• Thursday, November 8, 2012

Sometimes things that seem big and difficult, with the passage of time, become small and self-evident. Things that seem murky and uncertain, in time, become clear and compelling.
Thus it is with buses and votes; they are really black and white – on several levels.
Now this is not just my poor imitation of Lewis Carroll and the illusive truths of Alice and Wonderland but a reflection on the story of the Freedom Riders of the civil rights era and voting rights issues of today.
Let me explain. This week in Anniston, Alabama there was the fifty-first anniversary celebration and ground breaking for the Freedom Riders Park to commemorate this important chapter in our nation’s history. It was in Anniston that a Greyhound bus was attacked and firebombed by a white mob and the riders beaten as they escaped the burning bus. The riders were simply asserting their rights to ride a bus across the South, free from the Jim Crow restrictions of special seating and white-only waiting rooms.
The picture of the burning bus with its black billowing smoke was flashed across the country and around the world and it became one of the iconic images of the whole civil rights movement.
Full disclosure: My family was living in Anniston at the time and as a result of this incident, my father, a Presbyterian minister, became deeply involved with the civil rights movement as the head of Anniston’s bi-racial commission, the first such group of its kind in the South. The group’s work earned them the praise of President Kennedy and my father the top spot on the Ku Klux Klan’s hit list.
So back to my original musing. With the passage of time, it now seems absurd that people would be beaten and maimed for the simple act of riding on a bus. And today the same people who risked their lives in Anniston and other places across the South are now honored in the same city halls where their actions were once condemned by politicians and where many were sentenced to jail.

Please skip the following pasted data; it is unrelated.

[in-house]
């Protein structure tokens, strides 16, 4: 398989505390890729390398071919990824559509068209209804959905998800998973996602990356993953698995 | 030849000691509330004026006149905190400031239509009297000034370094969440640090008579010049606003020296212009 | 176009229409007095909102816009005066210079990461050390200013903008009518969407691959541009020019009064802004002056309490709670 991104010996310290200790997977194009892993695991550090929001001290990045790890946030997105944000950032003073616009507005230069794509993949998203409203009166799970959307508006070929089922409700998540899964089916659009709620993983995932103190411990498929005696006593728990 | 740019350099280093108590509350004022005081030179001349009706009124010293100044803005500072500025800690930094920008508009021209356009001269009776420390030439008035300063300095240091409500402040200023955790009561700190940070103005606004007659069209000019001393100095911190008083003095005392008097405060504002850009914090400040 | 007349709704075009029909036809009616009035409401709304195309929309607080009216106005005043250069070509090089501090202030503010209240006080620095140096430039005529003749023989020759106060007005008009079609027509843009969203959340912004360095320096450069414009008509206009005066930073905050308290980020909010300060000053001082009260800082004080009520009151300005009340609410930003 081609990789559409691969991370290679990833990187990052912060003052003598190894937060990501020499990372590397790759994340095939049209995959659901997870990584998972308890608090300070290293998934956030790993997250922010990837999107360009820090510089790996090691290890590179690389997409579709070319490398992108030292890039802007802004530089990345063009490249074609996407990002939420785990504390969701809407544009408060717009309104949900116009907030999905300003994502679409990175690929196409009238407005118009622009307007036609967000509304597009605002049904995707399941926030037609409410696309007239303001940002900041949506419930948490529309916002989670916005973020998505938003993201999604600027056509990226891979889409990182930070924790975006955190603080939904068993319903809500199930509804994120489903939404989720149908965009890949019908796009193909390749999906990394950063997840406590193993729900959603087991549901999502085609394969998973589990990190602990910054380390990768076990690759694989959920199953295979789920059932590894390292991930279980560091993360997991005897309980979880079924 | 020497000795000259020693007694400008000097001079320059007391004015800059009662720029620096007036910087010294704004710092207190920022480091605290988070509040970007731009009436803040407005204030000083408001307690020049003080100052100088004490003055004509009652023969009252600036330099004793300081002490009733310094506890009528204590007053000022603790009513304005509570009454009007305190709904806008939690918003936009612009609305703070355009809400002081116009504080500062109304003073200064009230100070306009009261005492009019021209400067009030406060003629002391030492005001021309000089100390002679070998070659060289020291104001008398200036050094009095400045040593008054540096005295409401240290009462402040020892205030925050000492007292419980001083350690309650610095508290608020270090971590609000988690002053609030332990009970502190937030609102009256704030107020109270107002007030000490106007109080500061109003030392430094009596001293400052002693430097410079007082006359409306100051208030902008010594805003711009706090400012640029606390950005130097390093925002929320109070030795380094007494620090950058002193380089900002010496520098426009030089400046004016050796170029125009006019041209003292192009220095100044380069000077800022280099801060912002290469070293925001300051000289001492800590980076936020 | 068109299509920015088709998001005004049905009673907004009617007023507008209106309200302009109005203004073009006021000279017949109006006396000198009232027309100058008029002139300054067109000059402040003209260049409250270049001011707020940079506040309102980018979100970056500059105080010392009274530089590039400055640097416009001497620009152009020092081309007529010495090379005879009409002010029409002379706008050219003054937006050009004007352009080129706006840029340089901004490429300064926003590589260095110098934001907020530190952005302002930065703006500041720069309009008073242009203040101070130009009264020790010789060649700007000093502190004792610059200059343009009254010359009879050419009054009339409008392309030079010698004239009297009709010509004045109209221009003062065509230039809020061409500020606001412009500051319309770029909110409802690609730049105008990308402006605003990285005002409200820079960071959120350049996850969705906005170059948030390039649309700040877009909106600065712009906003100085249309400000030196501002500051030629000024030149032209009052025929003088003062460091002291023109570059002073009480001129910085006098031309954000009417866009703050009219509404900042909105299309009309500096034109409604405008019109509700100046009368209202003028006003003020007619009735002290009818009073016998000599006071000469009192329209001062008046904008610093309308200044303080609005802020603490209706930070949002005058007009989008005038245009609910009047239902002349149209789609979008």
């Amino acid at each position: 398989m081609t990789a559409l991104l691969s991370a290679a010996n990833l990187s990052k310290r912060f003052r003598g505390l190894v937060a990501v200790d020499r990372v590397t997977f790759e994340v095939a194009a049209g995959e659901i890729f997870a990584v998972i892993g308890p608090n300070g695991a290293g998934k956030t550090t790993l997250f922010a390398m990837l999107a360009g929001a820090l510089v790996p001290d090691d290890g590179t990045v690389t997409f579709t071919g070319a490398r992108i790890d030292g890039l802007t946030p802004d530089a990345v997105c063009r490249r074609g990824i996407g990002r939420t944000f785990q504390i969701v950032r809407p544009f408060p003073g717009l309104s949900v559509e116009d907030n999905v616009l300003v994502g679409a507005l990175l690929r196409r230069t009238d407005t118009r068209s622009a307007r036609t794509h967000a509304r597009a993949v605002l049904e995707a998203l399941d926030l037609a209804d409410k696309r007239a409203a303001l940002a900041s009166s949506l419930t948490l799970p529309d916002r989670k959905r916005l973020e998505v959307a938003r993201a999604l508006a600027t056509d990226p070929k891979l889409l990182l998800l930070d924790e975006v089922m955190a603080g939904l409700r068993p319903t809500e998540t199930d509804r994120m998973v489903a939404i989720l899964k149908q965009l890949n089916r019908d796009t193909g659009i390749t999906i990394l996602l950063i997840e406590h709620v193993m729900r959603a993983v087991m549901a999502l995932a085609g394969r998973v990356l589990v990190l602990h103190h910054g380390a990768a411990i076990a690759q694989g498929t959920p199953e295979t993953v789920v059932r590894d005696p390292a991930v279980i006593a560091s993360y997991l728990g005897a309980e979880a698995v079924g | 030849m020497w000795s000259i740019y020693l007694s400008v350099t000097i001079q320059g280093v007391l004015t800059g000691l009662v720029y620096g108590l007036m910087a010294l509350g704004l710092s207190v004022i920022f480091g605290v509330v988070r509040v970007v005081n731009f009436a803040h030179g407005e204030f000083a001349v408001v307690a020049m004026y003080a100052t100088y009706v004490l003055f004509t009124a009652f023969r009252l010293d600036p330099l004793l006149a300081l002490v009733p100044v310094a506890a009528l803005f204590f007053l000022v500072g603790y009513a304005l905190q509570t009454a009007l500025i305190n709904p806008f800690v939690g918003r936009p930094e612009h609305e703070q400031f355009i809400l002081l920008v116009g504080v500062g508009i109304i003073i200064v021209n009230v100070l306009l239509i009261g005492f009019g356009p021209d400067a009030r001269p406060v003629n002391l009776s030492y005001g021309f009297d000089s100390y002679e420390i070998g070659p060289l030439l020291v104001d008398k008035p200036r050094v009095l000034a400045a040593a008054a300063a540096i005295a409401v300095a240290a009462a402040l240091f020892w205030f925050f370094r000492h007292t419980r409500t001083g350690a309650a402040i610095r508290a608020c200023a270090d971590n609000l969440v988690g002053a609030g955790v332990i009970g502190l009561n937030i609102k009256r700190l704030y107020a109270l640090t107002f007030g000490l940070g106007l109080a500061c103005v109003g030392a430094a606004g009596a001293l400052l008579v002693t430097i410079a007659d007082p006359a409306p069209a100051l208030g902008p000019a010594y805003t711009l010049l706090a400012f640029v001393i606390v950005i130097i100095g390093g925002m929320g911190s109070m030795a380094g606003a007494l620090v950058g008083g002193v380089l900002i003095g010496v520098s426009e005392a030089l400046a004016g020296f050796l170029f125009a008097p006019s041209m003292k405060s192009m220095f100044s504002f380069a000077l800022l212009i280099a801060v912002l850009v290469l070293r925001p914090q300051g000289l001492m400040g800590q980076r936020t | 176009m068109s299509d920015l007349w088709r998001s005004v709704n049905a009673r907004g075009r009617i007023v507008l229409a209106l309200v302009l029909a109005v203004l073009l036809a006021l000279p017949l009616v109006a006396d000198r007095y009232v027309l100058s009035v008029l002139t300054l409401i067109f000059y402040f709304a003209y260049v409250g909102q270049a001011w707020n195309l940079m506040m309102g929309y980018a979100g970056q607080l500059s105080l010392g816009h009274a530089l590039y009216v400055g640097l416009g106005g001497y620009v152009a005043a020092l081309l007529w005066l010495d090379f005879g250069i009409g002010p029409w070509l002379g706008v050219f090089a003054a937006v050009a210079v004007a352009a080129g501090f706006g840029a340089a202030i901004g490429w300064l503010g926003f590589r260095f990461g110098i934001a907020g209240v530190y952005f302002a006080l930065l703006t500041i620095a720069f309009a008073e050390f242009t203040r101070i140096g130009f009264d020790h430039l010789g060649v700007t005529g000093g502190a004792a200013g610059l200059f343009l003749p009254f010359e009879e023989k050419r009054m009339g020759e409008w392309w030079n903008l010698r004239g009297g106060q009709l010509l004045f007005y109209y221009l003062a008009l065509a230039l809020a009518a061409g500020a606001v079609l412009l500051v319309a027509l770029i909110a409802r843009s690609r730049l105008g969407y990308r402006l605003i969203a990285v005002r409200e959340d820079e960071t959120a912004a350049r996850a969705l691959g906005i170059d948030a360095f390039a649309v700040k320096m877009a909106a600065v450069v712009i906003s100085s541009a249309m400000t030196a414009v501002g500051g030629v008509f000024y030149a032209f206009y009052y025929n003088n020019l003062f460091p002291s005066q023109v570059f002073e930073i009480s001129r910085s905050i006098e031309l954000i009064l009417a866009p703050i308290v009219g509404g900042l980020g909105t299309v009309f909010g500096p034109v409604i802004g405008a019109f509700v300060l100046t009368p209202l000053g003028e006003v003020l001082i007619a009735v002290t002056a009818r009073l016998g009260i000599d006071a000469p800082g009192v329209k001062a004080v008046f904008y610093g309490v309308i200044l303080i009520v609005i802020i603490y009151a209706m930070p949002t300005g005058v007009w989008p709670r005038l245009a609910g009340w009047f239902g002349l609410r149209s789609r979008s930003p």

Today, the moral clarity of what the Freedom Riders did is compelling and inspiring – and their free exercising of their rights is unquestioned in Anniston and throughout the South.
Now, consider the issues today of voter ID, voter suppression and early voting.
Today we have lawmakers who contrive arcane rules that inhibit literally millions of people from voting – largely the poor, elderly and blacks and mostly in the South. All across the South,  legions of mostly white Republicans lawmakers and election officials have developed elaborate schemes to purge voters from the roles, make registration more difficult and restrict the time and process of absentee and early voting.
In South Carolina, the principle tactic of disenfranchisement is done under the guise of ‘voter ID’ – despite the fact that the State Election Commission says that there hasn’t been a single documented case of voter fraud that this law supposedly remedies.
Not one case, not one.
Don’t take my word for it, call the SC Election Commission and ask them (803) 734-9070.
And again we hear a whole new set of buzz words and coded language. Where once it was ‘states rights’ and ‘federal government interference’ it’s now all about ‘ballot security’ and ‘voter fraud’. Where once in the ‘solid South’ it was all Democrats making these charges for their own crass political gains, it’s now Republicans with the same motives.
What has remained the same is that it’s largely whites making the rules and largely blacks being harmed.
Throughout our country’s long history, there has always been a battle between democracy and hypocrisy. On the one hand we are justly proud of our nation’s high ideals – ‘all men are created equal…government of, by and for the people.’ This is what makes us so very special and so justly proud as a county and a people.
But, it has also been a long and hard fought battle to make these ideals apply to everyone – first white men without property, then women, blacks, immigrants, gays, etc.
Fifty years from now, what will our children and grandchildren say of us? To them, will voter ID look like segregation on buses? Will restrictions on same sex marriage look like white only water fountains? Will ‘pathway to citizenship’ look like a Jim Crow law?
My guess is they will.


Phil Noble is a businessman in Charleston and President of the SC New Democrats, an independent group started by former Gov. Richard Riley dedicated to big change and real reform in South Carolina government and politics.  phil@csnewdemocrats.org  www.SCNewDemocrats.org 

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